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UK Blackouts – what do Employers need to know?

By Victoria Brown

By Victoria Brown

With the potential 'worst case scenario' of UK blackouts this winter, Victoria looks at the implications for employers.

We have all read recently about how the government are currently stress-testing programme Yarrow.  This is a confidential plan put in place to cope with potential energy blackouts.  John Pettigrew, National Grids CEO, said that this was a ‘worst case scenario’, but nevertheless emergency plans are in place. He attributed the low energy supplies to Russia’s invasion of Ukraine, which has put a significant strain on the UK power grid.

Whilst it seems unlikely that the UK will be plunged into darkness during this winter, nothing surprises me anymore, so as business owners it is important, we have a plan in place.  There is still a risk of implemented blackouts which will be in rolling, three-hour cuts to power between 4-7pm.

What is the challenge?

Many Organisations now have some sort of home working in place since the pandemic, they therefore need to consider internet connectivity problems, lighting etc.  My suggestion would be to put an emergency plan in place and consider what challenges your Organisation would face if we had blackouts.  If Managers are fully briefed and prepared for this worst-case scenario, then it will prevent unnecessary panic and reduce unwanted impact on service delivery etc. 

There is the ability for office environments/ professional services to operate hours more flexibly to work around such blackouts.  However, sectors such as manufacturing, hospitality etc. may need to consider other options.  Employers need to review policies/contracts of employments for a shortage of work clause, as this may enable them to place staff on short time working, and reduce pay during blackout periods. It may also be possible for Employers to give notice to staff to take unused holiday leave.  Under the Working Time Regulations 1998, an Employer can give notice to staff when to take holidays, but the notice must be twice the period of the leave to be taken.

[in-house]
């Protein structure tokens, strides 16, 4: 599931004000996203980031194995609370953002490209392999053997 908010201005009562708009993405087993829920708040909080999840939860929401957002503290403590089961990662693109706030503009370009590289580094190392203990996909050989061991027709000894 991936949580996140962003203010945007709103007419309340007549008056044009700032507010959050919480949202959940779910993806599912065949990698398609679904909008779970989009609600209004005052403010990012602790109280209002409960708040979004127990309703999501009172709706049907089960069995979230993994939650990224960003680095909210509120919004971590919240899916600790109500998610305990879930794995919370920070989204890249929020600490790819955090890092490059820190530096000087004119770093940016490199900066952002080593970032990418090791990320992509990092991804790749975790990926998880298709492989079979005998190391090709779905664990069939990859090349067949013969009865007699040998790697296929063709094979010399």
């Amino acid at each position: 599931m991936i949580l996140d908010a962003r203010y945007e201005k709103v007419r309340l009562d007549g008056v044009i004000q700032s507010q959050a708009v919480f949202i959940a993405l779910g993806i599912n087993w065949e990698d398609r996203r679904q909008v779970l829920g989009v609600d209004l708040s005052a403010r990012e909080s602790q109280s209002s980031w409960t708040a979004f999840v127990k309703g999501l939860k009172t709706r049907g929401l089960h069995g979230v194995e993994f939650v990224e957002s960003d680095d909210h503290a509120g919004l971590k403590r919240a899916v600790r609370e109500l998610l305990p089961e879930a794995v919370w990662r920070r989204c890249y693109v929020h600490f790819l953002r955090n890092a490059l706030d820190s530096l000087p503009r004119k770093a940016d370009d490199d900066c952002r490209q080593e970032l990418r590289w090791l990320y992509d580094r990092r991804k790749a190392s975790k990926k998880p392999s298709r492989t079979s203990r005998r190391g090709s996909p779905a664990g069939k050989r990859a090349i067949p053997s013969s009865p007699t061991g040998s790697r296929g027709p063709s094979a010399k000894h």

Safety considerations

Temperature in buildings

There is no legal requirement to keep a workplace to a certain temperature, although 16 degrees Celsius is an official recommendation.

Risk Analysis

Our H&S experts at HPC have advised that completing a risk analysis of the risks that may be presented to employees during a blackout is important.  We need to ensure we put safety and the wellbeing of our people as a number one priority.  The use of machinery, lighting may present a danger if we are faced with a blackout.

If you need some further HR or H&S advice on this, please contact the HPC team

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